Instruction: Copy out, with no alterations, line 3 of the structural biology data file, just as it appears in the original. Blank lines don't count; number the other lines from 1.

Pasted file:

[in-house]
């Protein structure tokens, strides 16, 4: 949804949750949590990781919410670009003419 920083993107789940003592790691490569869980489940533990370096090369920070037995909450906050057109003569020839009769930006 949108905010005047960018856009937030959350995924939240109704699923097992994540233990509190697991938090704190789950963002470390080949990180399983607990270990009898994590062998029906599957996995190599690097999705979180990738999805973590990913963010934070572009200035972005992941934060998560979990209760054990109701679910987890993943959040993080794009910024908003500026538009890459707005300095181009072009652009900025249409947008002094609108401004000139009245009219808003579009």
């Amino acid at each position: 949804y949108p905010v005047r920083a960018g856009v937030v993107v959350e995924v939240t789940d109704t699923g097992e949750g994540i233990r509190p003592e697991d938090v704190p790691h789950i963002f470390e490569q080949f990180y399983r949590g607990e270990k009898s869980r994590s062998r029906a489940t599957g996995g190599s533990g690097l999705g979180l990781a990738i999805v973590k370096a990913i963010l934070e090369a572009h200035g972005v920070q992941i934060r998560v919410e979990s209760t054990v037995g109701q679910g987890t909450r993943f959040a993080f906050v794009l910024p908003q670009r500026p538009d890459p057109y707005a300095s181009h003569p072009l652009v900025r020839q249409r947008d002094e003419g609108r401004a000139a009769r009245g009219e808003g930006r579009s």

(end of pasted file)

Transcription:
């Amino acid at each position: 949804y949108p905010v005047r920083a960018g856009v937030v993107v959350e995924v939240t789940d109704t699923g097992e949750g994540i233990r509190p003592e697991d938090v704190p790691h789950i963002f470390e490569q080949f990180y399983r949590g607990e270990k009898s869980r994590s062998r029906a489940t599957g996995g190599s533990g690097l999705g979180l990781a990738i999805v973590k370096a990913i963010l934070e090369a572009h200035g972005v920070q992941i934060r998560v919410e979990s209760t054990v037995g109701q679910g987890t909450r993943f959040a993080f906050v794009l910024p908003q670009r500026p538009d890459p057109y707005a300095s181009h003569p072009l652009v900025r020839q249409r947008d002094e003419g609108r401004a000139a009769r009245g009219e808003g930006r579009s």